These are the values we’ll need so we can solve for the unknown interactions in these questions.
Determining energy cost of eclipsed interaction
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So let's go ahead and look at an example, all right? And we're just gonna do this as a worked example together. Okay, here it goes. It says the barrier to rotation for the following molecule is 22 killer jewels promote. Okay, so that means that that is the total amount of energy cost that it's gonna take me to make these molecules or make these bonds going Clips to each other. Okay, so what we wanna do notice that right now it's staggered 22 kg from was what it's gonna cost to make it go eclipse. So what it's asking is determined the energy costs associated with the eclipsing interaction between a bro mean and a hydrogen atom. Okay, so this is the way we think about about it. First of all, did I make you memorize the value between H and bro? Mean better eclipse? No. Okay. I could literally I could I could fill up a table off all the different atoms that could overlap, and I could make you memorize all those energies, but that's not gonna be a really good use of your time, okay? Especially because these questions will always give you some easy values that you can then back calculate the unknown value from so all we do is we just look at each interaction we see how much is each interaction gonna cost me? So overall, this rotation is gonna cost me 22 kg per mole. But we know that Hey, if this h is gonna overlap with this br, that means that I'm also gonna have to have an agent and h overlapping. And I'm also gonna have to have a metal in a method overlapping. So then I go ahead and get those formulas from my memory because I memorized them and I write them down. So hh is 4 kg for more metal. Metal is 11 kg from all. Okay, now we only have one mawr interaction that could be making my 20 to the 22 is basically made out of three interactions. Some together. Okay, So what that means is, I basically have four plus 11 plus some unknown number X, and that's going to give me 22. Does that make sense? So all I have to do is I just have to solve for X, and this is super easy. You could just use a really easy math. So this is 15. So I'm going to subtract 15. So it's X equals 20 to minus 15. So that means the X equal seven. Okay, So that means that the energy costs for this interaction here is that h br eclipsed is equal to seven. Kill it, Jules, for more. Does that make sense? So all we did was he used the values that were supposed to memorize and were able to figure that out. The unknown bond through that value. Cool. Right. So now what I want you guys to do is do the next practice completely on your own. It's the same concept, except it's a little bit harder, because now you're gonna have to draw out the compound yourself. So you have to draw the new and projection yourself, and then you're gonna have to work with it. You're going to play with it and figure out use the values on that. I told you to memorize, to figure out the unknown bond. Alright, so go ahead, try to do it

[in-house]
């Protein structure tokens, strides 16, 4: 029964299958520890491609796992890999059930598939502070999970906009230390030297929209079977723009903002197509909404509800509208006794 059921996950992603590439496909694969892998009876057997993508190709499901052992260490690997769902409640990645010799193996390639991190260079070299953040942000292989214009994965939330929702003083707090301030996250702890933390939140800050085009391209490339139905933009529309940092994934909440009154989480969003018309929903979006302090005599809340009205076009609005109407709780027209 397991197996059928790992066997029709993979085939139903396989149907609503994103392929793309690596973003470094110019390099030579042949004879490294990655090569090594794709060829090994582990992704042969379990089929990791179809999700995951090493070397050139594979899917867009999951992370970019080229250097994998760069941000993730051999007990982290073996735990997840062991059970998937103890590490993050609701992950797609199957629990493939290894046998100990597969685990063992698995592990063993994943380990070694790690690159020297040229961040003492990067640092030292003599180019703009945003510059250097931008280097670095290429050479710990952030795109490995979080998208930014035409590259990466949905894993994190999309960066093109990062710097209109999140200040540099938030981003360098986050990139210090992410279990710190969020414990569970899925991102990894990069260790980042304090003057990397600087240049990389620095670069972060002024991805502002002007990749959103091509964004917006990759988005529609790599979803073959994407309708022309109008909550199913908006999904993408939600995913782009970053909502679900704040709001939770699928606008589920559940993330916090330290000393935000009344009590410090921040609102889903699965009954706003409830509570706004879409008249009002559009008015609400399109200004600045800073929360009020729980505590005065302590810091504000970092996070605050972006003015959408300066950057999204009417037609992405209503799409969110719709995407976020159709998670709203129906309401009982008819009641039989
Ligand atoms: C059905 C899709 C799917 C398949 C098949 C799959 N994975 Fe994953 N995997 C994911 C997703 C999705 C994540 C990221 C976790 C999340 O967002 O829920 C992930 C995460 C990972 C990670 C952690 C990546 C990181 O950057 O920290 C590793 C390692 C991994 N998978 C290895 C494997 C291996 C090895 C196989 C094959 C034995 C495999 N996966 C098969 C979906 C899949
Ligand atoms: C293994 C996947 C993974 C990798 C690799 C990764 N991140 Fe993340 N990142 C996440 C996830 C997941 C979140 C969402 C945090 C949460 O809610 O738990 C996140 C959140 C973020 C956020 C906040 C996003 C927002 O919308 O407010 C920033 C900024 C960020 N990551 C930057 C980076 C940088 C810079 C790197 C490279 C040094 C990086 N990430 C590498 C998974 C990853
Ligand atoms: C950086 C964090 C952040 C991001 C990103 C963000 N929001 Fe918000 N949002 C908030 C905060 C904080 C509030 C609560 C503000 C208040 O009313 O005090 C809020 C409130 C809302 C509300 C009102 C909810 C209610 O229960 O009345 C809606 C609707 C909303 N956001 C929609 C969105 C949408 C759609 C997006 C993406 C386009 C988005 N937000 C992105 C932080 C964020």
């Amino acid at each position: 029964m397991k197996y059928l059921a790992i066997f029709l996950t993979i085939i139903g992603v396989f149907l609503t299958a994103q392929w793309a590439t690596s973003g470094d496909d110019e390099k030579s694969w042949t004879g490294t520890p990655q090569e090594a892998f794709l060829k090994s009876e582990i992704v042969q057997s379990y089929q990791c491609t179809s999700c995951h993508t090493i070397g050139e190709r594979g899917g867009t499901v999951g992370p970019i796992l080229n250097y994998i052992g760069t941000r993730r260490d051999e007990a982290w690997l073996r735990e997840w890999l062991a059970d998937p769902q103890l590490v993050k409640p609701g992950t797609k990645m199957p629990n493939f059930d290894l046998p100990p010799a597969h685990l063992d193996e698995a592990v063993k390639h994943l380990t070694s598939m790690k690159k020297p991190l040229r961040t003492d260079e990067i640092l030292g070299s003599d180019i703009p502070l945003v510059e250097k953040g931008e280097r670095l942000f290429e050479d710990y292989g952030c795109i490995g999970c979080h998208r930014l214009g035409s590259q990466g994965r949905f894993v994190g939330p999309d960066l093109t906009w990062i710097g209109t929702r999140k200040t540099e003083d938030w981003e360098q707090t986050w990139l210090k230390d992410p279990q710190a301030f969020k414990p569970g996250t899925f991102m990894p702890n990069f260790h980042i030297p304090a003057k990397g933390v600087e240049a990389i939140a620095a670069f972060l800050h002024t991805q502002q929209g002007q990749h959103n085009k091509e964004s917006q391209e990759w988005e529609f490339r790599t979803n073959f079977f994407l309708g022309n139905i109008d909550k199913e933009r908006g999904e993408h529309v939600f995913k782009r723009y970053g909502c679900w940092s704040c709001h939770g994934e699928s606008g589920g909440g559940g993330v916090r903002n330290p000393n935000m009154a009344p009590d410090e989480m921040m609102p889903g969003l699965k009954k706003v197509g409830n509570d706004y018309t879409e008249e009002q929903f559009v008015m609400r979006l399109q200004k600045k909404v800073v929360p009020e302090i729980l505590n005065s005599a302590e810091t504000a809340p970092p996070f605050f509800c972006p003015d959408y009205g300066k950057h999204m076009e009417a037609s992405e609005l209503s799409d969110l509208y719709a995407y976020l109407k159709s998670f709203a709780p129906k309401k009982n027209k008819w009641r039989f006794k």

Now it’s time to put your knowledge to the test. Remember to draw the eclipsed version to know what the interactions are!
The barrier to rotation for 1,2 -dibromopropane along the C1—C2 bond is 28 kJ/mol. Determine the energy cost associated with the eclipsing dibromine interaction.
Additional resources for Barrier To Rotation
PRACTICE PROBLEMS AND ACTIVITIES (1)